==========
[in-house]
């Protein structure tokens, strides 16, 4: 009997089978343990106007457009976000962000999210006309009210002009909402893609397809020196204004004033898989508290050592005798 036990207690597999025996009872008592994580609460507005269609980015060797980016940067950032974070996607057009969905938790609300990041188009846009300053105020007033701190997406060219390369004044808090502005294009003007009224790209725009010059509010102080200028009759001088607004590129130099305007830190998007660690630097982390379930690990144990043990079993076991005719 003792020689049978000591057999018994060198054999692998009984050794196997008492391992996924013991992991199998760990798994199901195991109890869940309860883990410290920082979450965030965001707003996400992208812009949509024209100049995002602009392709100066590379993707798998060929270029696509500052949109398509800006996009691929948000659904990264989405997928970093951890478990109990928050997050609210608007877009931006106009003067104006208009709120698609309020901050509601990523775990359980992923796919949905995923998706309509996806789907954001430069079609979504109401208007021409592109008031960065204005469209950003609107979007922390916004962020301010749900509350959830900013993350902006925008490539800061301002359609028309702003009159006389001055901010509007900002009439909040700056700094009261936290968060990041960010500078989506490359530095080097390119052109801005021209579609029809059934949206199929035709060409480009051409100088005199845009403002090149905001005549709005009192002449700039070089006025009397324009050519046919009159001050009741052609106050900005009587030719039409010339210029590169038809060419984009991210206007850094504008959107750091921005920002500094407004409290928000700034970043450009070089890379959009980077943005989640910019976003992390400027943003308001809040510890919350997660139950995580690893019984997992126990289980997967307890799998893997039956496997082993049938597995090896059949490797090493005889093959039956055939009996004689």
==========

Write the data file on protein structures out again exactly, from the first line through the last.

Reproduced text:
[in-house]
């Protein structure tokens, strides 16, 4: 009997089978343990106007457009976000962000999210006309009210002009909402893609397809020196204004004033898989508290050592005798 036990207690597999025996009872008592994580609460507005269609980015060797980016940067950032974070996607057009969905938790609300990041188009846009300053105020007033701190997406060219390369004044808090502005294009003007009224790209725009010059509010102080200028009759001088607004590129130099305007830190998007660690630097982390379930690990144990043990079993076991005719 003792020689049978000591057999018994060198054999692998009984050794196997008492391992996924013991992991199998760990798994199901195991109890869940309860883990410290920082979450965030965001707003996400992208812009949509024209100049995002602009392709100066590379993707798998060929270029696509500052949109398509800006996009691929948000659904990264989405997928970093951890478990109990928050997050609210608007877009931006106009003067104006208009709120698609309020901050509601990523775990359980992923796919949905995923998706309509996806789907954001430069079609979504109401208007021409592109008031960065204005469209950003609107979007922390916004962020301010749900509350959830900013993350902006925008490539800061301002359609028309702003009159006389001055901010509007900002009439909040700056700094009261936290968060990041960010500078989506490359530095080097390119052109801005021209579609029809059934949206199929035709060409480009051409100088005199845009403002090149905001005549709005009192002449700039070089006025009397324009050519046919009159001050009741052609106050900005009587030719039409010339210029590169038809060419984009991210206007850094504008959107750091921005920002500094407004409290928000700034970043450009070089890379959009980077943005989640910019976003992390400027943003308001809040510890919350997660139950995580690893019984997992126990289980997967307890799998893997039956496997082993049938597995090896059949490797090493005889093959039956055939009996004689």